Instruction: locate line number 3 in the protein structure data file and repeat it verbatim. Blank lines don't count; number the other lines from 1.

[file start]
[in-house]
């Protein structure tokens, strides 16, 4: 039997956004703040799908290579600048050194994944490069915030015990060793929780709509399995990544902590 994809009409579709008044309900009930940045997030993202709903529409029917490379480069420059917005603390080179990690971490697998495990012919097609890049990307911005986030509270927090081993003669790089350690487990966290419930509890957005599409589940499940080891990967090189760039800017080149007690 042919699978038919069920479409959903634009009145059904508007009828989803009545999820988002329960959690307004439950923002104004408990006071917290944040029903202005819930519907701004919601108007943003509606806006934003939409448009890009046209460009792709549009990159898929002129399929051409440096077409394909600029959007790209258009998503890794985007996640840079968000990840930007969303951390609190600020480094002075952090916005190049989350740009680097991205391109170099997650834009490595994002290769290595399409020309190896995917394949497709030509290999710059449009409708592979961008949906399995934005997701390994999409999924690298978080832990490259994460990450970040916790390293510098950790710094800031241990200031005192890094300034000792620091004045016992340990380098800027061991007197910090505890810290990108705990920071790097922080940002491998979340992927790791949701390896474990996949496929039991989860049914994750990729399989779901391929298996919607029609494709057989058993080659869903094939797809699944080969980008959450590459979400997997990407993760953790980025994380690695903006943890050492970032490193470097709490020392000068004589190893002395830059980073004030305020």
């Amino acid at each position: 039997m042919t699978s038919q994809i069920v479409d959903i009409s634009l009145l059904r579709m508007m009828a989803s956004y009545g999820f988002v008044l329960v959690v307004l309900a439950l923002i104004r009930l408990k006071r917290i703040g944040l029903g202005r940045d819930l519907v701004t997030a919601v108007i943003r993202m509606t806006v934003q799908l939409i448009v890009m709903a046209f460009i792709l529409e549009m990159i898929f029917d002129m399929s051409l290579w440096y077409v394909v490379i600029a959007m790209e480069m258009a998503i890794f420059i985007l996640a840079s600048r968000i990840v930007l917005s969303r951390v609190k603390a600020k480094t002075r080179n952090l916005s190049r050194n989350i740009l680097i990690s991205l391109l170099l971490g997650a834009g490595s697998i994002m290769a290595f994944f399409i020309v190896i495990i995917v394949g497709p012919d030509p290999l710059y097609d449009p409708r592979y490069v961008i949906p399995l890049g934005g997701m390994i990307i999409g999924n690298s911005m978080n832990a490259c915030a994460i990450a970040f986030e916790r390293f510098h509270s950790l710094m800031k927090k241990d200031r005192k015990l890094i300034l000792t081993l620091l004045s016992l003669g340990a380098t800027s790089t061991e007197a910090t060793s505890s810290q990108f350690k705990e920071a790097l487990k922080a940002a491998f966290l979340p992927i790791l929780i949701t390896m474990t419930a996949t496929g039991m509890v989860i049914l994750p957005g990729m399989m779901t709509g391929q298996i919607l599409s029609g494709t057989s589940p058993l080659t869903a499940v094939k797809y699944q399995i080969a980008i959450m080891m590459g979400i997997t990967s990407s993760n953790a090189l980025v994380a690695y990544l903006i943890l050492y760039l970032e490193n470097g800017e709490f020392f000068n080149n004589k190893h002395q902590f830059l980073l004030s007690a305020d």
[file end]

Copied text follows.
């Amino acid at each position: 039997m042919t699978s038919q994809i069920v479409d959903i009409s634009l009145l059904r579709m508007m009828a989803s956004y009545g999820f988002v008044l329960v959690v307004l309900a439950l923002i104004r009930l408990k006071r917290i703040g944040l029903g202005r940045d819930l519907v701004t997030a919601v108007i943003r993202m509606t806006v934003q799908l939409i448009v890009m709903a046209f460009i792709l529409e549009m990159i898929f029917d002129m399929s051409l290579w440096y077409v394909v490379i600029a959007m790209e480069m258009a998503i890794f420059i985007l996640a840079s600048r968000i990840v930007l917005s969303r951390v609190k603390a600020k480094t002075r080179n952090l916005s190049r050194n989350i740009l680097i990690s991205l391109l170099l971490g997650a834009g490595s697998i994002m290769a290595f994944f399409i020309v190896i495990i995917v394949g497709p012919d030509p290999l710059y097609d449009p409708r592979y490069v961008i949906p399995l890049g934005g997701m390994i990307i999409g999924n690298s911005m978080n832990a490259c915030a994460i990450a970040f986030e916790r390293f510098h509270s950790l710094m800031k927090k241990d200031r005192k015990l890094i300034l000792t081993l620091l004045s016992l003669g340990a380098t800027s790089t061991e007197a910090t060793s505890s810290q990108f350690k705990e920071a790097l487990k922080a940002a491998f966290l979340p992927i790791l929780i949701t390896m474990t419930a996949t496929g039991m509890v989860i049914l994750p957005g990729m399989m779901t709509g391929q298996i919607l599409s029609g494709t057989s589940p058993l080659t869903a499940v094939k797809y699944q399995i080969a980008i959450m080891m590459g979400i997997t990967s990407s993760n953790a090189l980025v994380a690695y990544l903006i943890l050492y760039l970032e490193n470097g800017e709490f020392f000068n080149n004589k190893h002395q902590f830059l980073l004030s007690a305020d």